Tuesday, November 20, 2012

A Little Steel Magnolias for Your Thanksgiving

So, it's Thanksgiving Week. A time for gratefulness. A time for family. A time for laughing at (I mean with!) family.

One of my favorite movie "families" has to be the cast of ladies from Steel Magnolias.

Without a doubt, some of the movie world's best one-liners come from that iconic Southern movie.

Allow me to share:

"He so confused, he doesn't know whether to scratch his watch or wind his butt."
"The only thing that separates us from the animals is our ability to accessorize."
"Miss Truvy, I promise that my personal tragedy will not interfere with my ability to do good hair."
"The nicest thing I can say about her is that all her tattoos are spelled correctly."
"Men. You can't live with 'em, and you can't shoot 'em."

And those, my friends, are only a few. Nearly every line of that movie is perfection. Not to mention populated by some of the finest, most talented actresses around, including the incomparable Dolly Parton.

I was reminded of Steel Magnolias yesterday, when I finally had a moment to dip into my December/January issue of Garden & Gun magazine. I love this magazine. I've mentioned this before. Mostly, it's because of the writing.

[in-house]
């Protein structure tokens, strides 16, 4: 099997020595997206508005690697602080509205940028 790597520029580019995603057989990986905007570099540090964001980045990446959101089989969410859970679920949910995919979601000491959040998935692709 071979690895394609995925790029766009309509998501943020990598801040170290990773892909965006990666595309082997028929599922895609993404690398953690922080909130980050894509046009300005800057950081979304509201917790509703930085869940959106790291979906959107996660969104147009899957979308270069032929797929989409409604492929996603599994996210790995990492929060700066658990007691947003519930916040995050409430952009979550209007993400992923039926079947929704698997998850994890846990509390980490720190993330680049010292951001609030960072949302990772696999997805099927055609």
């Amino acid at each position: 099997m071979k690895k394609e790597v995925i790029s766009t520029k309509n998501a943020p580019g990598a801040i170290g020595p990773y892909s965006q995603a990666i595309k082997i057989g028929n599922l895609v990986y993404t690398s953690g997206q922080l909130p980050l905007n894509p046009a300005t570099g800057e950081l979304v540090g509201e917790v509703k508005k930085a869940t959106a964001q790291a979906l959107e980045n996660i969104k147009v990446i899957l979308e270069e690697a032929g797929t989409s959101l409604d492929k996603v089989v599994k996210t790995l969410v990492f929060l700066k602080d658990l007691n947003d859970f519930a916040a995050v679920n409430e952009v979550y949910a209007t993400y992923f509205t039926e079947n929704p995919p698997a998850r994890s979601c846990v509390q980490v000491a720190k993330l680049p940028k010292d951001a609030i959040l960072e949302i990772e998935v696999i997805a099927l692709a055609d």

Page 33 immediately caught my eye. "Man of Steel: The untold story of Steel Magnolias," read the title, and after noticing the byline was the wry Julia Reed's, I read on.

It's an interview with Robert Harling, who wrote the original stage play "Steel Magnolias." I'd no idea one of my favorite movies began as a play! The story is based on his life in Natichoches, Louisiana, and about losing his sister. And the movie was actually shot in his hometown--as Harling says, "... in the houses and churches with the family and friends who inspired it in the background."

It's a fabulous interview, full of Harling's anecdotes about filming, about the actors (he and Dolly apparently rode around town in search of the best fried okra). But what I found most incredible are Harling's observations on the Southern women in his life, on whom the play was based. It's totally worth checking out.   

I advise buying the whole issue. But thankfully, Garden & Gun has posted the interview in its entirety online:


So as we all head out to be with our own crazy, wonderful families this week--or, heavens to Betsy, have them come to us--here's a chance to laugh. Laugh and be thankful that we've got each other.

Happy Thanksgiving, everyone!